As we approach the New Year, it seems important to remind home buyers and sellers that you are the most important part of a complex process that often seems to run on its own steam.
But without home buyers and sellers, there would be no need for real estate agents, lenders, appraisers, attorneys, title companies, escrow companies, home inspectors, lead testers, and so on.
Despite being the so-called “center of the home buying and selling universe,” buyers and sellers often get pushed around by the various groups of people whose livelihood they support. This pushing around can manifest itself in people not listening to you, not answering your questions, or making decisions for you.
Here is a bill of rights for home buyers (we’ll do a seller’s bill of rights next week) to let you know what kind of treatment and service you should expect from those who are essentially working for you. You have the right to:
- Get every question answered correctly the first time. When real estate agents are busy or pre-occupied, they might not give you correct answers the first time you ask the question. If something doesn’t make sense, be sure to ask it again and again until you’re really clear both about what you’re asking and what you’re being told.
If you feel like you’re getting the verbal run-around, it could be that you’ve asked about something a broker can’t answer legally. While real estate professionals often sidestep the important issues, some questions about demographics and crime in a given neighborhood by law can’t be answered by real estate agents.
What often happens, however, is that agents and brokers simply tell you what they believe to be true as opposed to checking out the facts. Or, they might tell you what they think you want to hear. Be skeptical and double check facts you’re relying on in your home purchase.
- To work only with people who make you feel good and in whom you have confidence. Just because your best friends had a fine time with agent Alice doesn’t mean she’s the right person for you. Because working with an agent is like being in a short-term marriage, you should take the time to choose someone in whom you have confidence, and with whom you can develop a good rapport.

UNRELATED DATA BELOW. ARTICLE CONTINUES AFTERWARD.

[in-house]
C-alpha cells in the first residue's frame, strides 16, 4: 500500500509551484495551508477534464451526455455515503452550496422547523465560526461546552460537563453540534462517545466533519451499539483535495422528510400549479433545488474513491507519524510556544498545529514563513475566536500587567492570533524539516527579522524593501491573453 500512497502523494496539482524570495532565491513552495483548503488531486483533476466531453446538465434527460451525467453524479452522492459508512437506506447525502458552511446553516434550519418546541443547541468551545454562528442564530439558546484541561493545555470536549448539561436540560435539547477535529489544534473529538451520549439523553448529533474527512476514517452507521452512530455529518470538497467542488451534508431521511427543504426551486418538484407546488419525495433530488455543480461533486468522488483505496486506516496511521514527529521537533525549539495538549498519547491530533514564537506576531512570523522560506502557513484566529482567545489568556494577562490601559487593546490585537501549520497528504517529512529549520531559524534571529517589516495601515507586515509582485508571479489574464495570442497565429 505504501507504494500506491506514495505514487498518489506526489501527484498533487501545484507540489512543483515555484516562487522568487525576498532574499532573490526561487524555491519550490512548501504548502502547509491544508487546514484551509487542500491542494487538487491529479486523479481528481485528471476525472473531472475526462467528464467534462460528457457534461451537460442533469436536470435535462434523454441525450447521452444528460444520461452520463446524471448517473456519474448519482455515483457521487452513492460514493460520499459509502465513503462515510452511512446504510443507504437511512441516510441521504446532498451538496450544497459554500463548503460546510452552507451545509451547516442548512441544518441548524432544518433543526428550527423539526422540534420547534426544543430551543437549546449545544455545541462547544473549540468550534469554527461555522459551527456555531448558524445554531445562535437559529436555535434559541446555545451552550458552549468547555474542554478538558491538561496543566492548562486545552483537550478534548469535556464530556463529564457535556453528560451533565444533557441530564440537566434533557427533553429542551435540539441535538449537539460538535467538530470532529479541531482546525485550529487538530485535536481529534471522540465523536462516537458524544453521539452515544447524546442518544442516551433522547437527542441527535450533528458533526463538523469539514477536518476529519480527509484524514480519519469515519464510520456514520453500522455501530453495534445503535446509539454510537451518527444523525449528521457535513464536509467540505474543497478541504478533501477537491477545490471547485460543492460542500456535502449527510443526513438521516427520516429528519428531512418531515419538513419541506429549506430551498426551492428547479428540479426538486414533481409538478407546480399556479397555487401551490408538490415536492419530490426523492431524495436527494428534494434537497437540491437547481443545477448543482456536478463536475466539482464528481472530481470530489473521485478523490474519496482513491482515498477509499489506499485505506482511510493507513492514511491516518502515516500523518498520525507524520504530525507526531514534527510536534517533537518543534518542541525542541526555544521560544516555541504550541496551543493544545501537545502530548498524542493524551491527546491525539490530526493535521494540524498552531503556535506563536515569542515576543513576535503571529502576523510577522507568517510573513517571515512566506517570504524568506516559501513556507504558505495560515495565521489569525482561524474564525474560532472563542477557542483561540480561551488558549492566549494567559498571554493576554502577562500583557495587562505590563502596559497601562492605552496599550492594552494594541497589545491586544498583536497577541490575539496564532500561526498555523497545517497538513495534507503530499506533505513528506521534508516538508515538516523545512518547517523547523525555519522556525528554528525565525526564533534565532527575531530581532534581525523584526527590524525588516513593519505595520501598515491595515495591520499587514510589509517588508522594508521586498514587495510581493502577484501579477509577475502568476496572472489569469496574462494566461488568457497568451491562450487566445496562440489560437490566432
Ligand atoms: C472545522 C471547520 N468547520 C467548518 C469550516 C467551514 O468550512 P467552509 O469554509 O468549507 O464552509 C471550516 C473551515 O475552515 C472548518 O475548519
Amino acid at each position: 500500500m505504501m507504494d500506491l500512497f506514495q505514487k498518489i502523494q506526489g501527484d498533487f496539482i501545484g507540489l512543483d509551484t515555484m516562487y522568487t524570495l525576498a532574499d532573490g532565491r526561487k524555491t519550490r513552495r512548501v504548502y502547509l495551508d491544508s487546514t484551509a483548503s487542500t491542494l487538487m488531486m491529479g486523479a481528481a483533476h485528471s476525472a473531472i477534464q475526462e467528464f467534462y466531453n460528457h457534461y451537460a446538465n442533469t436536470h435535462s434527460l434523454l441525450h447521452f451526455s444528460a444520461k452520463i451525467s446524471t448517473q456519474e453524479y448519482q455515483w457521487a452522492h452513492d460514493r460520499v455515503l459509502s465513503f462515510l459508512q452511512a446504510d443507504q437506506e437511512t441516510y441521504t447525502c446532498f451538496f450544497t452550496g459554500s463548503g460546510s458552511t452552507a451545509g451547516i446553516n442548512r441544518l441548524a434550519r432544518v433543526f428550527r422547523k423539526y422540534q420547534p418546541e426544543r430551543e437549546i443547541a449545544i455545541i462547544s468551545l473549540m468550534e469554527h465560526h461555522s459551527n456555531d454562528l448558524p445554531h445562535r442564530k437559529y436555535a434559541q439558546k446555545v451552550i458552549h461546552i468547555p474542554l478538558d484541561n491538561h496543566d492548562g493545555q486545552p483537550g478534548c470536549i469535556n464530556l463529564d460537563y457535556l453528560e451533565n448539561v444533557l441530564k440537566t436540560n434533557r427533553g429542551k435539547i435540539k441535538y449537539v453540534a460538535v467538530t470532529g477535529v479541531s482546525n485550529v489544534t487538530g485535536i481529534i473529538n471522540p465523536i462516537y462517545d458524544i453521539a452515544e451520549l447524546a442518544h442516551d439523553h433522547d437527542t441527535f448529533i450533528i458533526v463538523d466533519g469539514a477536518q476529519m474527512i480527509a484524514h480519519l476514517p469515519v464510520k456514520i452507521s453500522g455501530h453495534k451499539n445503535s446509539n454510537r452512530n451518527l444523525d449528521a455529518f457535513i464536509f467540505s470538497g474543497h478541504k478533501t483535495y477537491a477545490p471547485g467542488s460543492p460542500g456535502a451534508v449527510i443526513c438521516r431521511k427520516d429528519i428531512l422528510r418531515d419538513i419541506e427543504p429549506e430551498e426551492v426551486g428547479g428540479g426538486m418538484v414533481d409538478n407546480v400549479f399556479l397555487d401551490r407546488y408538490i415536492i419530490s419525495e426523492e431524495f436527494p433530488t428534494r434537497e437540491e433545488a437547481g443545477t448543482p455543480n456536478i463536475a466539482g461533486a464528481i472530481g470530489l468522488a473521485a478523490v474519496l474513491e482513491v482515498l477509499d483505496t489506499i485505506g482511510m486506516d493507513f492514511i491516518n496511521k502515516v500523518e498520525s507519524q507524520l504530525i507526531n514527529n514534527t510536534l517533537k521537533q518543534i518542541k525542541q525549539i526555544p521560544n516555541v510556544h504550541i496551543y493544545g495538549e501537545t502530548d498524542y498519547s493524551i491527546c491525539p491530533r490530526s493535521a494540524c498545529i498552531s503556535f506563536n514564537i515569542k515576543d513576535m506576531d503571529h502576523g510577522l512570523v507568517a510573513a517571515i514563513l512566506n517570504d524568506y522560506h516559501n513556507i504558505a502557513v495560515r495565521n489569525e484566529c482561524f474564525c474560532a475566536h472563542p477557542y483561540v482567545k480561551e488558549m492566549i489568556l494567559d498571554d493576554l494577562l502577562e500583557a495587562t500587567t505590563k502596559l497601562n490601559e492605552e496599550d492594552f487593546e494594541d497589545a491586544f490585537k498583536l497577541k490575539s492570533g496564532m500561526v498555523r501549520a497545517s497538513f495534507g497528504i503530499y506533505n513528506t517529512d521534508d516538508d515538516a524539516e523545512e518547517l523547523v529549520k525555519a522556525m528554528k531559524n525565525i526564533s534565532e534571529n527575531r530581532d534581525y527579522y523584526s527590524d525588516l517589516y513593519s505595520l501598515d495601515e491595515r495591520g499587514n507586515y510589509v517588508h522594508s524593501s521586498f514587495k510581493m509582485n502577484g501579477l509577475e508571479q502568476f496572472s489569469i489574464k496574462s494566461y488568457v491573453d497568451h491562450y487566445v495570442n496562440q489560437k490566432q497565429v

It’s important for you to realize that if someone isn’t giving you the service and respect you feel you deserve, you can fire that agent and move forward. Too often, home buyers feel trapped by their agents, and continue working with them — even buying something quickly — just to get to the end of the process. You’re in the driver’s seat. If a relationship isn’t working out, make a change.
- To choose the house you’re going to buy, and the neighborhood in which you reside, independently, without coercion.
Unfortunately, racism, sexism, and disability discrimination still exist. So you may have the unfortunate experience of having an agent say, “I’m sorry, there are no properties available to you,” when you know there are.
While this kind of treatment might (and perhaps should) make you angry, it’s not exactly productive to go out and look for a house when you’re in that state of mind. Instead, immediately fire that agent and find someone who shares your frame of mind and reference. There are more than a million real estate agents out there and a hundred thousand lenders. There will be other who are happy to have your business and will treat you right.